Google rolled out the Penguin update in April 2012, which quickly affected a huge number of sites, penalizing those with exact-match anchor text located in low-quality articles, poor-quality links coming from blogs that auto-approve posts and comments, and a poor ratio of on-site activity versus incoming links. A lot of the evidence suggested that Penguin was going to increase the effectiveness of negative SEO, by penalizing poor links or high ratios of exact match anchor text in link portfolios.
All of these factors are things that a webmaster could do to target another site, but sites with a lot of high-quality brand signals won’t suffer from a simple negative SEO campaign. After all, if that were the case, sites such as Wikipedia, which are scraped, cloned and linked to by an awful lot of low-quality, unrelated sites, would not rank well. Wikipedia ranks number one for a huge number of queries, which goes to show how important having a good base of high-quality content and incoming links from a variety of sources can be.
Despite Google’s Penguin update and all its subsequent iterations, negative SEO luckily remains difficult to pull off, especially on sites with strong link portfolios or brand signals.
Of course, none of this is to say it doesn’t or cannot happen to you. If you think you have been hit by negative SEO, the first thing that you should do is log into your Google Webmaster Tools account. There is a high chance that the explanation for your ranking problems will be clearly visible. If you have a manual spam action penalty, read the notice and then generate a list of the incoming links that you have, and conduct a proper audit on those links and any others you can pull from using tools such as Open Site Explorer or SEO Majestic. This will help you identify which links need to be removed or disavowed.
If you don’t have a manual spam penalty but your traffic has tailed off, it is still worth using a backlink-checking tool such as Ahrefs.com to generate a list of your incoming links and then disavowing any low-quality, unrelated or spammy links that you find. Once you have done this, wait to see whether your site recovers. It is always a worthwhile exercise to clean up your outbound link profile, because if Google thinks that you are spamming or selling links, your site is likely to be penalized.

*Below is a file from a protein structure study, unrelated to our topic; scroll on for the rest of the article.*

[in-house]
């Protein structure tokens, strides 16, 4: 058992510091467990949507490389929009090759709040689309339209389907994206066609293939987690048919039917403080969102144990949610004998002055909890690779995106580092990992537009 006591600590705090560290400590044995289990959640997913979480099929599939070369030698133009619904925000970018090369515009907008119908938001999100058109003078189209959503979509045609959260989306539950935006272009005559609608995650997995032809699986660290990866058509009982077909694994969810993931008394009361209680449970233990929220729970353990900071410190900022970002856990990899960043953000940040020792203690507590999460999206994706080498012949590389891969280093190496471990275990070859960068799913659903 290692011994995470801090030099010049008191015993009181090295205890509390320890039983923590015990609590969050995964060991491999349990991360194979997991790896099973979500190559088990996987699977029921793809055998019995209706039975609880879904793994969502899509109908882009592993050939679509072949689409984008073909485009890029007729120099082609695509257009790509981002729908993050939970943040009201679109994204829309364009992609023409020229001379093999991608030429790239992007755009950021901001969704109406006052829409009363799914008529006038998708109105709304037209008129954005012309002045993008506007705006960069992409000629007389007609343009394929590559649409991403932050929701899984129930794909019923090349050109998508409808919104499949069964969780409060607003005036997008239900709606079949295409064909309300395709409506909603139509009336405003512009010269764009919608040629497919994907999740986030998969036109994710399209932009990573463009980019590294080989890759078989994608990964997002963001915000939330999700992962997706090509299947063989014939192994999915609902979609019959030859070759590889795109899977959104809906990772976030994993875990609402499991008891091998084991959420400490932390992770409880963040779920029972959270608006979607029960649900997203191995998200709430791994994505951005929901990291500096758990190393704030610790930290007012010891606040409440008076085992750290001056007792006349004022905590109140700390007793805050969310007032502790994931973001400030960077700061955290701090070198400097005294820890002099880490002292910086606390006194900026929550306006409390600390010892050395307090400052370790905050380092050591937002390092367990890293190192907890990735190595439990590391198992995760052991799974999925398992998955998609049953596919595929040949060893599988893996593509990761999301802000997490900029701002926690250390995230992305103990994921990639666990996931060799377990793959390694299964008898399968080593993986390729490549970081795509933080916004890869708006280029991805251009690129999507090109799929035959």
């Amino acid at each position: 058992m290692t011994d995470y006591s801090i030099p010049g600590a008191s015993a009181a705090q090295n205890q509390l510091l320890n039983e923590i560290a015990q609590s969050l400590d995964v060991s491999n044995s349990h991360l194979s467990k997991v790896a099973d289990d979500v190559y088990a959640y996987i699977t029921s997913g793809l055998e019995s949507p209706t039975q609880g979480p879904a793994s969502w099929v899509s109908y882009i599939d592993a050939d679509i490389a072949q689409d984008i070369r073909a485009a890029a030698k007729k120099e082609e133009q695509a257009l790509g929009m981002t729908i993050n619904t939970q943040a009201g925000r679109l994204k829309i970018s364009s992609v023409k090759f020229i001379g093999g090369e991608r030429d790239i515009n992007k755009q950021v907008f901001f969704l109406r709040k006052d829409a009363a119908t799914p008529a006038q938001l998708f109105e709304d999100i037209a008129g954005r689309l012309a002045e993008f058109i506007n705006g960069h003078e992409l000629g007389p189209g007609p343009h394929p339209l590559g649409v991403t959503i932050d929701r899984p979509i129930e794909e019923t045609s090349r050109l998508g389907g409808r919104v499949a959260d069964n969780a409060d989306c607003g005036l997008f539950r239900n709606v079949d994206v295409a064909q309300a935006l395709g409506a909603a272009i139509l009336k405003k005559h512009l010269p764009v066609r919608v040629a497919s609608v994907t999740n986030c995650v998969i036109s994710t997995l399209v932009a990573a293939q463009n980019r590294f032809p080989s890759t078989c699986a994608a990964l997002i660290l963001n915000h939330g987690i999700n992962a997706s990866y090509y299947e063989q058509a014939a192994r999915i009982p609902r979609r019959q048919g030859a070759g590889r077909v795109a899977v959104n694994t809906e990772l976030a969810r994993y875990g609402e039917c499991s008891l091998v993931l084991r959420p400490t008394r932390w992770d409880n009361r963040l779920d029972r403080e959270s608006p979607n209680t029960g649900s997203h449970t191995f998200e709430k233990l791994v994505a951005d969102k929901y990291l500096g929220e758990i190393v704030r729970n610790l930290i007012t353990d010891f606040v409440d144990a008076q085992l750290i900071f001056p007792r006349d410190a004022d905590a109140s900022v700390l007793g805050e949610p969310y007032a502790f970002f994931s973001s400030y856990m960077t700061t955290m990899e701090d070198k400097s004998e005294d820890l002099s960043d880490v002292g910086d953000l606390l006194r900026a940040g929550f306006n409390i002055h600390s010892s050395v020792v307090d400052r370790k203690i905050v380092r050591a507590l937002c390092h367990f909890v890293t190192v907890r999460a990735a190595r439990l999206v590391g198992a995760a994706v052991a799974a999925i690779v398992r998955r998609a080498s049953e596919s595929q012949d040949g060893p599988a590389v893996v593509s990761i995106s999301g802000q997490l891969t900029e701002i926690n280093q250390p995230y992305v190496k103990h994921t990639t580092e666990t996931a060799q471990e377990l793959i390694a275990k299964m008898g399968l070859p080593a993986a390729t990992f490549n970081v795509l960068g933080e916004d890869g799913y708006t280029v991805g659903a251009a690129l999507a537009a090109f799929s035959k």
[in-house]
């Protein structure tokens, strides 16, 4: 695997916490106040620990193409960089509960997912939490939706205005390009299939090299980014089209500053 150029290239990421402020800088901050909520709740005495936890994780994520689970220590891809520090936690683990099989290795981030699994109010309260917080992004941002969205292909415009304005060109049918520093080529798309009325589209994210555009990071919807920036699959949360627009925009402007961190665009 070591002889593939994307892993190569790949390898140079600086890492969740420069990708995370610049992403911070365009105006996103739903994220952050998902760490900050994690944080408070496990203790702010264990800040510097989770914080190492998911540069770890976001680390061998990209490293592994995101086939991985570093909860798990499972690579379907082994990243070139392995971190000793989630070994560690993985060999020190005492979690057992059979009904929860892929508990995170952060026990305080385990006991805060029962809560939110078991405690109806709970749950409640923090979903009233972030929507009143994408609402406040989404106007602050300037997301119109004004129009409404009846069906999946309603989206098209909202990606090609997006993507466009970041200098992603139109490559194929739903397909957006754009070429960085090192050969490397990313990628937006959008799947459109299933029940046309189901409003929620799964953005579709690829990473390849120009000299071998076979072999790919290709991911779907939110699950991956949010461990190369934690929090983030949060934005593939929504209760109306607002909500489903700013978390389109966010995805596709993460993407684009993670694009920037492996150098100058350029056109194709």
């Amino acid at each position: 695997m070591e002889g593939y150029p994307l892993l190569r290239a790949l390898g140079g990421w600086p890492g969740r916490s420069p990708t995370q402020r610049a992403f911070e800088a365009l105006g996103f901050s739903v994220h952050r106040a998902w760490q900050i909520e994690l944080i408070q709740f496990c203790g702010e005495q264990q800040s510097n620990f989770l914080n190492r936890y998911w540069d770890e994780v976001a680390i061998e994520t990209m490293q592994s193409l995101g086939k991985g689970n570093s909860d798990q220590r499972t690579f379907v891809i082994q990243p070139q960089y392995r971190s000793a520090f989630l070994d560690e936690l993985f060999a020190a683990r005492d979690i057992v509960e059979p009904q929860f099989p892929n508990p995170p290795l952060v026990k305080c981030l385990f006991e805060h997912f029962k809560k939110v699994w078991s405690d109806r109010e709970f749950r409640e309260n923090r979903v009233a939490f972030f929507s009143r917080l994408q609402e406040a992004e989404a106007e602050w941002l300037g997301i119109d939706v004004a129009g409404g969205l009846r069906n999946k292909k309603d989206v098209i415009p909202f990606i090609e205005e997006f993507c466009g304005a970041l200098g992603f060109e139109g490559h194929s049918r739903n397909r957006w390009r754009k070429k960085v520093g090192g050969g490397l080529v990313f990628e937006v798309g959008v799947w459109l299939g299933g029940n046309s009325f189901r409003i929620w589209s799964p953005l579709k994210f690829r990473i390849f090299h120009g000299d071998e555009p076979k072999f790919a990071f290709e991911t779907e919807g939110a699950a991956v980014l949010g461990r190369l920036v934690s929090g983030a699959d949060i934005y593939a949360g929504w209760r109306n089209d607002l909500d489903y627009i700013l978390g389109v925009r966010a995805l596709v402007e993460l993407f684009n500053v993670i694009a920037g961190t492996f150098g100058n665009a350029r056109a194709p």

Some sites recover slightly from a Penguin penalty when they clean up their act, only to be penalized again when Google updates the algorithm. If you think this has happened to you, you’ll need to conduct a far more comprehensive and thorough link audit. Don’t try to get away with doing just enough SEO work to scrape past the new algorithm updates. There’s increasing evidence to suggest that Penguin 3.0 is looking at outbound link portfolios so you’ll need to audit both your onsite and offsite links. This might be time consuming but will save you time and pain further later. Cleaning up your entire backlink portfolio not only protects you from any potential negative SEO but also from further Penguin updates.
Have you encountered negative SEO? What did you do to combat it and recover? Share your story in the comments below.
Negative SEO: Does It Really Exist? was posted at Marketo Marketing Blog - Best Practices and Thought Leadership. | http://blog.marketo.com